YOUR UNCOMMON LIFE

with Hannah Garland

  • Hannah Garland

E01: Be your own friend and have grace for a busy season

Updated: Dec 3, 2020

This has been a tumultuous year for most of us. Isn't it time that we allowed ourselves a little grace in a time of chaos? Even in our hardest times, we can speak kindly and reset expectations with ourselves, and practice self-care as a way to relieve pressure and anxiety.


This is a podcast transcript. If you would like to listen to the show in full, please find it on our podcasts page here.


Being your own friend. It sounds cheesy, doesn’t it? Honestly, at face value, this isn’t a topic that would resonate with an old version of me that thought that I always needed to be tough and power through all the hard times. But this past year has been a long year of hunkering down and powering through. Sometimes that’s a necessary mode of survival. You can’t make your problems disappear. But, there are ways to be gentle to yourself and give yourself a little grace even in the midst of chaos. Right? If you can’t make the big events of 2020 go away, at least you can be kind to yourself though all of the little moments. Life is made of mundane moments, and mundane thoughts, and the cumulative impact of these mundane things makes up who we are. They’re the building blocks of our mindset.


This concept of being your own friend is foundational to everything else I’m going to say. I didn’t figure this out on my own. I spent years beating myself up - I wasn’t thin enough, strong enough, popular enough, I couldn’t do everything perfectly, and more - and these neurocies followed me into adulthood and marriage where I ran into issues that forced me to be kinder to myself.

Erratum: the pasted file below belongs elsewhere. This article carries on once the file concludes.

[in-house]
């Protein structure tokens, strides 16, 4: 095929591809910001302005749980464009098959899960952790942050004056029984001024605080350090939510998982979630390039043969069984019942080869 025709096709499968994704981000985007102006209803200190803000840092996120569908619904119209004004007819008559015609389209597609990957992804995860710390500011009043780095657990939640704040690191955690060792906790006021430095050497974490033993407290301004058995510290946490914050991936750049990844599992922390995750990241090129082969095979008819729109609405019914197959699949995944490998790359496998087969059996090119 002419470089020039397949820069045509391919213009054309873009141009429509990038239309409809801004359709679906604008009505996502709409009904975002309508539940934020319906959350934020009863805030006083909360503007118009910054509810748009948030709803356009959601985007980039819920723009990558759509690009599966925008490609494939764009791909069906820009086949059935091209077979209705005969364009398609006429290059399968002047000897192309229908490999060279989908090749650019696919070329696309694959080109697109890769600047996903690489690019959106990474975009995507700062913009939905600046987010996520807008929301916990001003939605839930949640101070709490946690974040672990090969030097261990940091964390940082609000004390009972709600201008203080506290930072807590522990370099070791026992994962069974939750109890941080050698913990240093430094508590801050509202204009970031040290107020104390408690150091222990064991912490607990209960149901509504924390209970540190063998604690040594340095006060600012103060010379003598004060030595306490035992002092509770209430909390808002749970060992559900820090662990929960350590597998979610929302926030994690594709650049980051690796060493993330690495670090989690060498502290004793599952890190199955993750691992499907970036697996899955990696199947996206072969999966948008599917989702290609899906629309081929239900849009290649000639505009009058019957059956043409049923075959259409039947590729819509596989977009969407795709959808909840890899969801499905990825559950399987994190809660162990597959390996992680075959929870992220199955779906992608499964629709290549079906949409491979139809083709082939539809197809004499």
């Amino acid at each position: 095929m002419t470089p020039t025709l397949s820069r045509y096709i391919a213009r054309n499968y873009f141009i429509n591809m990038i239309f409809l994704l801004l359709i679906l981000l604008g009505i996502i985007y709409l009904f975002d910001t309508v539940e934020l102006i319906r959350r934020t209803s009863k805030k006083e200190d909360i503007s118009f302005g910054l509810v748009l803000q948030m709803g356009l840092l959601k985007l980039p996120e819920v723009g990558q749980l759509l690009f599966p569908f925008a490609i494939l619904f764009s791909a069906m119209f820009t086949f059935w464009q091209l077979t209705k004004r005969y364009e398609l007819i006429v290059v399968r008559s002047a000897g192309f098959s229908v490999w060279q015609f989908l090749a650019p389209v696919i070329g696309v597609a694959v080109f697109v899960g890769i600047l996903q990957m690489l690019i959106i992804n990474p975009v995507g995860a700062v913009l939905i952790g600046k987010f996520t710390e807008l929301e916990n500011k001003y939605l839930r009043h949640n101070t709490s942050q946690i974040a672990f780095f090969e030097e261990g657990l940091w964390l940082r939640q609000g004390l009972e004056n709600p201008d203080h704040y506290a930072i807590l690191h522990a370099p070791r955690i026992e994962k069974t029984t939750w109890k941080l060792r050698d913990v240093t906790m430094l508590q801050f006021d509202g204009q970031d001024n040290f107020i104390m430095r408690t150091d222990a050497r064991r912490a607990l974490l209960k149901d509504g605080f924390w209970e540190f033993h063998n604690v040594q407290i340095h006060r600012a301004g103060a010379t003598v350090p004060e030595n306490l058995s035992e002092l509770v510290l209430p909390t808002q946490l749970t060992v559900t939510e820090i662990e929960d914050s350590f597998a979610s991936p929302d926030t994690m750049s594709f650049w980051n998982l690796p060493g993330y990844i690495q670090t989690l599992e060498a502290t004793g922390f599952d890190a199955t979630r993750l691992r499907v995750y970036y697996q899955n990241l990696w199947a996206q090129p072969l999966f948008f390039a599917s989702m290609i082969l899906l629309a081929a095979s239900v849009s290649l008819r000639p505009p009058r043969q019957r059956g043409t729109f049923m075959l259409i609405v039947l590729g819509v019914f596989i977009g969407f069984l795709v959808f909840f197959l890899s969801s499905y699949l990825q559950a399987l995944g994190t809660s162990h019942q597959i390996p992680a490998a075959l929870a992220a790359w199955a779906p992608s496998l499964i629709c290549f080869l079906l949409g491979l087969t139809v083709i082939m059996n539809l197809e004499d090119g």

Notably, I had a miscarriage a couple of years ago and it was devastating. I had zero control over what my body was doing and it was a physically very distressing experience for me, in addition to being emotionally gutting. I’ll go into the details of the miscarriage in more depth in a later podcast because I have found that sharing things like this helps me and others who have dealt with a similar issue. Vulnerability helps people heal. But it’s not our focus today.


At the time of the miscarriage, my already busy and overwhelming life suddenly felt like it was suffocating me. I had a high pressure job doing marketing consulting for technology companies, there were social and family obligations, and any marital stress or fight would always send me over the edge. On top of that, I had put pressure on myself to lose the 10 pounds I’d gained while pregnant. I wasn’t giving myself any grace or time to heal. If a friend of mine was going through a similar season, I would encourage her to give herself a break and set realistic expectations about what her body should be doing. But I didn’t give myself this same positive talk.


It was around this time that I was having a conversation with a really close friend where I was trying to decide the right decision to make about something. I can’t remember what that thing was but I do remember what she said. She said “Well, what would you say to me if I was in your shoes?” This method of engineering decision making was brand new to me. At the time, I thought it was just a really smart way to make choices. But a couple of years and one baby later, I’ve realized that it’s a mechanism that can help you develop some much-needed kindness for yourself. If your best friend were in your shoes, what would you say to her, how would you treat her, and what kind of grace would you give her for her circumstances?


We’ll talk about the things we do and the lies we tell ourselves that keep us from being our own friend. But first, we need to understand why being our own friend is so important.